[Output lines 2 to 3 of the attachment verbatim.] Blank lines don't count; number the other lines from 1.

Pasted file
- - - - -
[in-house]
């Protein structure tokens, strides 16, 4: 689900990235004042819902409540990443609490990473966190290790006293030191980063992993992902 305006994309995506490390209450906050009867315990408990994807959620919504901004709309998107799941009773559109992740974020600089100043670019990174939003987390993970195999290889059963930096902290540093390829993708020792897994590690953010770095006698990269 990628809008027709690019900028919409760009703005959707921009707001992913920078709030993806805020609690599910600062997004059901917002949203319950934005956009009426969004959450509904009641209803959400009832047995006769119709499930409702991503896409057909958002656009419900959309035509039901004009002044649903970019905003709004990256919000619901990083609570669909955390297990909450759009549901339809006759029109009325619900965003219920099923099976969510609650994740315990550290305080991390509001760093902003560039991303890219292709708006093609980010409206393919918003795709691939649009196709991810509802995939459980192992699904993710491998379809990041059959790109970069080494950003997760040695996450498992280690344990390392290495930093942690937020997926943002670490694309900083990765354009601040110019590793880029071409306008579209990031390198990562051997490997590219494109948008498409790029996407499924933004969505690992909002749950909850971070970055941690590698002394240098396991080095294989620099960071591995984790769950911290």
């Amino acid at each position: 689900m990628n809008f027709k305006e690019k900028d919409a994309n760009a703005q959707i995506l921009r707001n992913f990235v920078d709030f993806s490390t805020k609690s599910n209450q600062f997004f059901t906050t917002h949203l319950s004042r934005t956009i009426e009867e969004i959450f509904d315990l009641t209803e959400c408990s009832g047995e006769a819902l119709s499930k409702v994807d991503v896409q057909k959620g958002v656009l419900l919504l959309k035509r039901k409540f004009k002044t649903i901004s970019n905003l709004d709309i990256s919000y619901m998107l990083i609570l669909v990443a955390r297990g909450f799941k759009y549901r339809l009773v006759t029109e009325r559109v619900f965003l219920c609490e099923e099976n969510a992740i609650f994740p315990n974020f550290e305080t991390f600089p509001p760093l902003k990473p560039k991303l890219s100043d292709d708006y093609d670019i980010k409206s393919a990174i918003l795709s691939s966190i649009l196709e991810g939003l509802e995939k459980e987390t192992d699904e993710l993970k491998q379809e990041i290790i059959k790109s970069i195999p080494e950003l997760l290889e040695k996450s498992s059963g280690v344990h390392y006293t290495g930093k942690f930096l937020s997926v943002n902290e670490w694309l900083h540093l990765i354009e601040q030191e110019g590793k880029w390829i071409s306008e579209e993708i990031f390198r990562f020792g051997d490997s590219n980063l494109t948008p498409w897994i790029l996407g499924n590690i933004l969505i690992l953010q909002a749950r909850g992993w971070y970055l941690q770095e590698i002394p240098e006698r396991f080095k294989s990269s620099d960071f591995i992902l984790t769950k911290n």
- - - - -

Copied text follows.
């Protein structure tokens, strides 16, 4: 689900990235004042819902409540990443609490990473966190290790006293030191980063992993992902 305006994309995506490390209450906050009867315990408990994807959620919504901004709309998107799941009773559109992740974020600089100043670019990174939003987390993970195999290889059963930096902290540093390829993708020792897994590690953010770095006698990269 990628809008027709690019900028919409760009703005959707921009707001992913920078709030993806805020609690599910600062997004059901917002949203319950934005956009009426969004959450509904009641209803959400009832047995006769119709499930409702991503896409057909958002656009419900959309035509039901004009002044649903970019905003709004990256919000619901990083609570669909955390297990909450759009549901339809006759029109009325619900965003219920099923099976969510609650994740315990550290305080991390509001760093902003560039991303890219292709708006093609980010409206393919918003795709691939649009196709991810509802995939459980192992699904993710491998379809990041059959790109970069080494950003997760040695996450498992280690344990390392290495930093942690937020997926943002670490694309900083990765354009601040110019590793880029071409306008579209990031390198990562051997490997590219494109948008498409790029996407499924933004969505690992909002749950909850971070970055941690590698002394240098396991080095294989620099960071591995984790769950911290």
């Amino acid at each position: 689900m990628n809008f027709k305006e690019k900028d919409a994309n760009a703005q959707i995506l921009r707001n992913f990235v920078d709030f993806s490390t805020k609690s599910n209450q600062f997004f059901t906050t917002h949203l319950s004042r934005t956009i009426e009867e969004i959450f509904d315990l009641t209803e959400c408990s009832g047995e006769a819902l119709s499930k409702v994807d991503v896409q057909k959620g958002v656009l419900l919504l959309k035509r039901k409540f004009k002044t649903i901004s970019n905003l709004d709309i990256s919000y619901m998107l990083i609570l669909v990443a955390r297990g909450f799941k759009y549901r339809l009773v006759t029109e009325r559109v619900f965003l219920c609490e099923e099976n969510a992740i609650f994740p315990n974020f550290e305080t991390f600089p509001p760093l902003k990473p560039k991303l890219s100043d292709d708006y093609d670019i980010k409206s393919a990174i918003l795709s691939s966190i649009l196709e991810g939003l509802e995939k459980e987390t192992d699904e993710l993970k491998q379809e990041i290790i059959k790109s970069i195999p080494e950003l997760l290889e040695k996450s498992s059963g280690v344990h390392y006293t290495g930093k942690f930096l937020s997926v943002n902290e670490w694309l900083h540093l990765i354009e601040q030191e110019g590793k880029w390829i071409s306008e579209e993708i990031f390198r990562f020792g051997d490997s590219n980063l494109t948008p498409w897994i790029l996407g499924n590690i933004l969505i690992l953010q909002a749950r909850g992993w971070y970055l941690q770095e590698i002394p240098e006698r396991f080095k294989s990269s620099d960071f591995i992902l984790t769950k911290n």